How Not to BRIDGE SC’s Digital Divide
Palmetto Promise Institute recently joined a coalition of free-market organizations to write to the U.S. Congress in opposition to the BRIDGE Act, a flawed bill that purports to close the digital divide in rural communities.
As we wrote in April 2020, as the COVID pandemic began to unfold:
In a matter of days, broadband connectivity went from being a luxury to a virtual necessity. Millions of adults suddenly found themselves working from home and students moved to learning online practically overnight. For many individuals, the only way to see their doctor is through telemedicine. While some communities across America have the internet infrastructure to meet these new demands, many do not.
There is no question that bringing broadband connectivity to all South Carolinians is an important goal and should be a priority for policymakers at all levels of government.
The BRIDGE Act however fail to deliver broadband access to Palmetto State citizens who need it most. By taking an approach that prioritizes government control over public-private partnerships, the bill would waste taxpayer dollars on unnecessary government-run broadband networks in areas that already have connectivity.
Meanwhile, the need in rural communities is dire, and too often, well-meaning government programs miss the mark. Our northern neighbors in Caswell County, North Carolina learned this lesson the hard way as a promised grant never materialized. Now, months later, rural residents still await answers…and a reliable internet connection.
The bottom line: scarce resources must be used to empower businesses to expand into underserved areas and connect rural and low-income Americans to new or existing networks.
This is the fastest, most efficient way to truly bridge the digital divide while avoiding costly and wasteful endeavors to push government into the broadband business.
You can learn more about problems with the BRIDGE Act in the letter below, or by viewing the letter and our co-signers here.
We, the undersigned organizations representing millions of taxpayers and consumers across the nation, ask you to oppose the BRIDGE Act as introduced by Sens. Michael Bennet (D-Colo.), Rob Portman (R-Ohio), and Angus King (I-Maine). The bill would increase the size and scope of the federal government for broadband deployment, while limiting the constitutionally delegated power of states. Any lawmaker who values limited government and the free market should stand up against this proposal.
Internet speeds have been getting faster and more affordable across the nation. The surest way to risk stifling innovation and suppressing investment is with the rate regulations contained in this legislation. Forcing companies to provide a high-quality service for a government mandated low price will decrease supply, as it will become far less affordable for companies to do so. It will also disincentivize the type of risk that has led to some of the greatest innovations in the country. Rate regulation in this – or any other – industry ignores the fundamentals of the free market.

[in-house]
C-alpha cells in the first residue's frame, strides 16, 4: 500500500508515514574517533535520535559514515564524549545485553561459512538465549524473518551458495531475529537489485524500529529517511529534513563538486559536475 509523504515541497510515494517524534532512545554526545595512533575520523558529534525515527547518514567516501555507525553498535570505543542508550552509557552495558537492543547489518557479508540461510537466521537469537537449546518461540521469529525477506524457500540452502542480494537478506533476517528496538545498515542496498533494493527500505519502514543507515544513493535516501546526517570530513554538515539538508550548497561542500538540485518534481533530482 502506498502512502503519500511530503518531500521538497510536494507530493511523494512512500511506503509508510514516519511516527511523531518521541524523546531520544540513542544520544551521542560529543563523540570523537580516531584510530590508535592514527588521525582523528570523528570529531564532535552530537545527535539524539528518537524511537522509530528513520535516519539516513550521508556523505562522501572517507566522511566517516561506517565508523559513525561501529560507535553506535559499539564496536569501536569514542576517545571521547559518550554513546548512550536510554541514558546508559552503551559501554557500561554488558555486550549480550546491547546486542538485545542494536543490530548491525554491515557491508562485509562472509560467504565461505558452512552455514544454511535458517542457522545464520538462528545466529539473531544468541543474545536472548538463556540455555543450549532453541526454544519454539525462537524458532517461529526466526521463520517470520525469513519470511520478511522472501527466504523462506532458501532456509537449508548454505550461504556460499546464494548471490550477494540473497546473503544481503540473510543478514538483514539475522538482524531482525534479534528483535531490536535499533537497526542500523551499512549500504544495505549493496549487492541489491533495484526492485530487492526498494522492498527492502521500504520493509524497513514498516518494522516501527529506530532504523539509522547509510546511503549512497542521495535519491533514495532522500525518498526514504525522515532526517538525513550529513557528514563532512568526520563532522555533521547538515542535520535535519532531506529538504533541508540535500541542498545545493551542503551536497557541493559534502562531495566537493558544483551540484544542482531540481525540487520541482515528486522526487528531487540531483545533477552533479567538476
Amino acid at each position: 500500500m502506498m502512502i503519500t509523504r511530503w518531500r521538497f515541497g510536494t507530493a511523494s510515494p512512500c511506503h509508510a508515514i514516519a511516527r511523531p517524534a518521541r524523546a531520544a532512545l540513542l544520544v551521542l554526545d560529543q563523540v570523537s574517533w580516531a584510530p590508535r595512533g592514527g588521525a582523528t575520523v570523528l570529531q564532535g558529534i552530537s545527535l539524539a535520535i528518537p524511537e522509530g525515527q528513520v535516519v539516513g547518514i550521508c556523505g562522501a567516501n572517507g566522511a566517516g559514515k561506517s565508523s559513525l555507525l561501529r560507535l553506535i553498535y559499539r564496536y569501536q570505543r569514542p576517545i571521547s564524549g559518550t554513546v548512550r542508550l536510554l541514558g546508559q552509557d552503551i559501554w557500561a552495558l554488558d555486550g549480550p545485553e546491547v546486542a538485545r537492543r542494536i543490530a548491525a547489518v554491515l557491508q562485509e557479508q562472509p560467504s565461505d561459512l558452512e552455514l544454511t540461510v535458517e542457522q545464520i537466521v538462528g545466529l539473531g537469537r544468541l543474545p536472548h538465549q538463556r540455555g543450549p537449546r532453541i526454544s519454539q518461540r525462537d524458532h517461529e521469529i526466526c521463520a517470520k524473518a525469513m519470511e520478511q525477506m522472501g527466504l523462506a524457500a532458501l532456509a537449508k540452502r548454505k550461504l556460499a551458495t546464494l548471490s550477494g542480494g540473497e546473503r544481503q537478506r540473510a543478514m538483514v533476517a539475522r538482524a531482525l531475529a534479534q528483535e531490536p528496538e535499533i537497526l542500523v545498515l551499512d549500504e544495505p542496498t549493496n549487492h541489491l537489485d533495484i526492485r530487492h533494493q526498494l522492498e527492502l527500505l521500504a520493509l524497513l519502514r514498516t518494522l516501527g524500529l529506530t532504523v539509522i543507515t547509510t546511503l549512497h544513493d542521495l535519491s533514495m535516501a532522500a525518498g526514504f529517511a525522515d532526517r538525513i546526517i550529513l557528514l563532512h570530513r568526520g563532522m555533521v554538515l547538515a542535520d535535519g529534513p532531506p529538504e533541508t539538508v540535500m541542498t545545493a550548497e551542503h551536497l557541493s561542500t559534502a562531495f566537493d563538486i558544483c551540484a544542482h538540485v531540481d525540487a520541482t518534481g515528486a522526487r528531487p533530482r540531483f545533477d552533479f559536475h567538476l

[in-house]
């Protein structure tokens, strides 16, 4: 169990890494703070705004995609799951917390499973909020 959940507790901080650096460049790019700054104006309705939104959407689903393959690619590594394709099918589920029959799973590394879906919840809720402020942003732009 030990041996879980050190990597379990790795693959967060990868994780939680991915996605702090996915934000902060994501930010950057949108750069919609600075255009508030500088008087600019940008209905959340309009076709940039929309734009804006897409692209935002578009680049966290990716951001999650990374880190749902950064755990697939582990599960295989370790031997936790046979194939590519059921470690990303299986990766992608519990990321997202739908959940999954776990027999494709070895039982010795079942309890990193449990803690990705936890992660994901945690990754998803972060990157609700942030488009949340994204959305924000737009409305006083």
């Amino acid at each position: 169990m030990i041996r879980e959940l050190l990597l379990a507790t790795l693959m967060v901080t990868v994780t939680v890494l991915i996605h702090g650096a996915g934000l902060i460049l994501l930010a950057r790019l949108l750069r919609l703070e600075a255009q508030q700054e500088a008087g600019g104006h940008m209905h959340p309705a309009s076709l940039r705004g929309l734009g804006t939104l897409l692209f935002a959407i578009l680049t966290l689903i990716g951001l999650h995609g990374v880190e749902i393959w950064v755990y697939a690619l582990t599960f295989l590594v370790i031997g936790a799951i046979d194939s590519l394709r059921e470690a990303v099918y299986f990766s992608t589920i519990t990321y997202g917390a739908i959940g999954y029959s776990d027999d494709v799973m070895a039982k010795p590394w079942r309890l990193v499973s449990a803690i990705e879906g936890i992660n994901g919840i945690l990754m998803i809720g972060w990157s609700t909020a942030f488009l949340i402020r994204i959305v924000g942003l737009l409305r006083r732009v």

Whether or not localities may create their own government-run networks is an issue that should be left to state and municipal governments. However, the BRIDGE Act pre-empts state laws that prohibit municipal broadband networks. Because these networks represent locally built infrastructure, they are creatures of state, not federal law. Attempting to dictate local construction policies is nothing short of an unconstitutional overreach from Congress. The federal government should not interfere with local policy in this way.
While the intent to deliver high speed service to unserved areas to close the digital divide is a noble one, the BRIDGE Act would fail to meet even that need. The bill only actually mandates 50 percent of its disbursements be used for unserved areas. The rest is designated for areas that might have high speed internet, but whose upload and download speeds aren’t symmetrical. To give any sort of priority to these areas over the unserved ones is a gross oversight and will leave in place the same inequalities that already existed.
The bill will also create confusion for private networks that are not run by the government at the municipal level. It requires a standard of speed for all new networks, but allows states to put requirements on top of it. This will create a patchwork of regulations that will be impossible to comply with in any affordable manner. The irony is that the BRIDGE Act allows states to regulate national networks, but prohibits them from setting reasonable guidelines when it comes to networks built exclusively within their borders. It fundamentally misunderstands the Constitution and our federalist system.
For these reasons, and more, we urge you to oppose the BRIDGE Act. Closing the digital divide is a worthy goal and we hope you will pursue solutions that empower the free market to innovate and provide high-speed service.